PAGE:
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Old 17th December 2003, 09:04 AM   #11
sreten is offline sreten  United Kingdom
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Well according to my amplifier handbook (D.Self) the
earth lug is correct but the chassis ground is wrong.

According to the above the chassis should be connected
to the ground at the inputs and at no other points.

I wouldn't call that small section a ground loop at all,
and cutting the track will not help.

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Old 17th December 2003, 09:50 AM   #12
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Strange, I've always been told that the inputs should be isolated from the chassis...... Maybe I'm not visuallising this correctly

I think I'm refering to the earth lug and the chassis ground as being the same thing, chassis basically being the case of the amp, have I got the terminology wrong? woops just noted that my diagram shows both the earth lug and the gnd lug, and I did ask about it.... so the mains earth is ok, but the star ground on the pcb shouldn't be connected back to the chassis lug????? That sounds strange to me....... especially since just about everything I've read about star grounding (admittedly not much) says to keep the large currents as far from your input ground as possible.

I think I'll just try some stuff (not too radical, at least not yet...) and measure and listen to what difference positive or negative (if any) it makes.

Oddly after doing the last measurements, I went downstairs and hooked the speakers back up, and the left channel was noticably quieter (especially in the tweeter), the noise from the tweeter changed from a sort of muli freq hum to a low hiss) but the right channel has not improved at all.....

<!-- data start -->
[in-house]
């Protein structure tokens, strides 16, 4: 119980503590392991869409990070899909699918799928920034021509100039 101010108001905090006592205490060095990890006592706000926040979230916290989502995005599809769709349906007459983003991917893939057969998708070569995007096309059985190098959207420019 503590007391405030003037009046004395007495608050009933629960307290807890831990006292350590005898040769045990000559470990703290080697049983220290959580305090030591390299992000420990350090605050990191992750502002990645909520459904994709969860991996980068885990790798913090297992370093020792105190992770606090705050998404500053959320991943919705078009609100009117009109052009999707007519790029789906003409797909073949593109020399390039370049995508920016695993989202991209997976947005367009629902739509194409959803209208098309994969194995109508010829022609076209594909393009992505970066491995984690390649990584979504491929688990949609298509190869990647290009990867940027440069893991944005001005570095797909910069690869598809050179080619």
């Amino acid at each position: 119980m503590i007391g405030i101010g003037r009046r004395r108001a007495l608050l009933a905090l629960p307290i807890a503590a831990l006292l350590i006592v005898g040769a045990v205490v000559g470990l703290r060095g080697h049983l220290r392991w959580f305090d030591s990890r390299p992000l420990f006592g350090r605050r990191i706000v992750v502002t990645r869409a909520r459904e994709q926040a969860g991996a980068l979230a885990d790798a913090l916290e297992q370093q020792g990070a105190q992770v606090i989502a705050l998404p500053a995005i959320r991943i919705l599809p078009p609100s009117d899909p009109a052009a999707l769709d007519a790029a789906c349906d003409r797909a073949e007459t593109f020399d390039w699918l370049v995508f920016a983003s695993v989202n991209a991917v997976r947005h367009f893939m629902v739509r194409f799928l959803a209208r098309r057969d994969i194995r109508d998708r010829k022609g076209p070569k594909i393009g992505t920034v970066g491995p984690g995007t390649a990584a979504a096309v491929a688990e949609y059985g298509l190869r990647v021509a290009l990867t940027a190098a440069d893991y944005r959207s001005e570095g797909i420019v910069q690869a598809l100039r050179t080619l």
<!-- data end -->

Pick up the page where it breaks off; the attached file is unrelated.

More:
The weird thing is that on examining the noise graphs from rmaa It doesn't look like one channel is consistantly worse than the other (the noise doesn't coincide the plots continually intersect one another one higher at one point then it swaps to the other) the differences in magnitude are one or two db at most (around the -120db mark) Note that in order to here this my ear needs to be within about 20cm of the drivers, so it's not really that big a deal, it basically annoys me (especially now that its much worse on one channel than the other!)

Yeah I kind of figured that the bit I thought might be a ground loop was a bit far fetched wishfull thinking on my part, ultimately either way the current is finding the same way to ground.

Tony.
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Old 17th December 2003, 10:07 AM   #13
sreten is offline sreten  United Kingdom
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Quote:
I think I'm refering to the earth lug and the chassis ground as being the same thing, chassis basically being the case of the amp, have I got the terminology wrong? woops just noted that my diagram shows both the earth lug and the gnd lug, and I did ask about it.... so the mains earth is ok, but the star ground on the pcb shouldn't be connected back to the chassis lug????? That sounds strange to me....... especially since just about everything I've read about star grounding (admittedly not much) says to keep the large currents as far from your input ground as possible.
You would need to reconnect the PCB GND wire for the star ground.
Disconnect the ground lug, but not the earth lug.
Connect the chassis to PCB GND at the input requiring lowest noise.
There will be no large currents in this input ground.

sreten.
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Old 17th December 2003, 02:55 PM   #14
sreten is offline sreten  United Kingdom
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I've studied the PCB and can't see how the PA sections
would have such high crosstalk on there own.